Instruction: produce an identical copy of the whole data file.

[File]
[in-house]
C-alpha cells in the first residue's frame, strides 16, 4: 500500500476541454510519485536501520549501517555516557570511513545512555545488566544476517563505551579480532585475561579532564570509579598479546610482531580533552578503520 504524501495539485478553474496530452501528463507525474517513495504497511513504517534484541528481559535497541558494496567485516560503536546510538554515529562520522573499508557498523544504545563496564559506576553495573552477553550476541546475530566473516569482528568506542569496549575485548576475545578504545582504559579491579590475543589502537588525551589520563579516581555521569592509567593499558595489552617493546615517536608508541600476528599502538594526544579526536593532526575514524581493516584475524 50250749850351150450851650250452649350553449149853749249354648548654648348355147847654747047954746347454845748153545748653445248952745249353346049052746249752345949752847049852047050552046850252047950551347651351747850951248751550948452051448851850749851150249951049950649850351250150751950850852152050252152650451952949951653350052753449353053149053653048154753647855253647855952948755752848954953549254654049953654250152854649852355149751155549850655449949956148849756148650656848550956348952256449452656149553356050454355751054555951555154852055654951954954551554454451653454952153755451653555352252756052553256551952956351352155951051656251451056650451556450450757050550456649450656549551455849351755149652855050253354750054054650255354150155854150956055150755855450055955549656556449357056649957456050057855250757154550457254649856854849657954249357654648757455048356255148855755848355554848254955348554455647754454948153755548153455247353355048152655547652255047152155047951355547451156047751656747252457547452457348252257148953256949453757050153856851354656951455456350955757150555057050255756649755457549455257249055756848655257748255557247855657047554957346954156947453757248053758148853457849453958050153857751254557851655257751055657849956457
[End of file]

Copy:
[in-house]
C-alpha cells in the first residue's frame, strides 16, 4: 500500500476541454510519485536501520549501517555516557570511513545512555545488566544476517563505551579480532585475561579532564570509579598479546610482531580533552578503520 504524501495539485478553474496530452501528463507525474517513495504497511513504517534484541528481559535497541558494496567485516560503536546510538554515529562520522573499508557498523544504545563496564559506576553495573552477553550476541546475530566473516569482528568506542569496549575485548576475545578504545582504559579491579590475543589502537588525551589520563579516581555521569592509567593499558595489552617493546615517536608508541600476528599502538594526544579526536593532526575514524581493516584475524 50250749850351150450851650250452649350553449149853749249354648548654648348355147847654747047954746347454845748153545748653445248952745249353346049052746249752345949752847049852047050552046850252047950551347651351747850951248751550948452051448851850749851150249951049950649850351250150751950850852152050252152650451952949951653350052753449353053149053653048154753647855253647855952948755752848954953549254654049953654250152854649852355149751155549850655449949956148849756148650656848550956348952256449452656149553356050454355751054555951555154852055654951954954551554454451653454952153755451653555352252756052553256551952956351352155951051656251451056650451556450450757050550456649450656549551455849351755149652855050253354750054054650255354150155854150956055150755855450055955549656556449357056649957456050057855250757154550457254649856854849657954249357654648757455048356255148855755848355554848254955348554455647754454948153755548153455247353355048152655547652255047152155047951355547451156047751656747252457547452457348252257148953256949453757050153856851354656951455456350955757150555057050255756649755457549455257249055756848655257748255557247855657047554957346954156947453757248053758148853457849453958050153857751254557851655257751055657849956457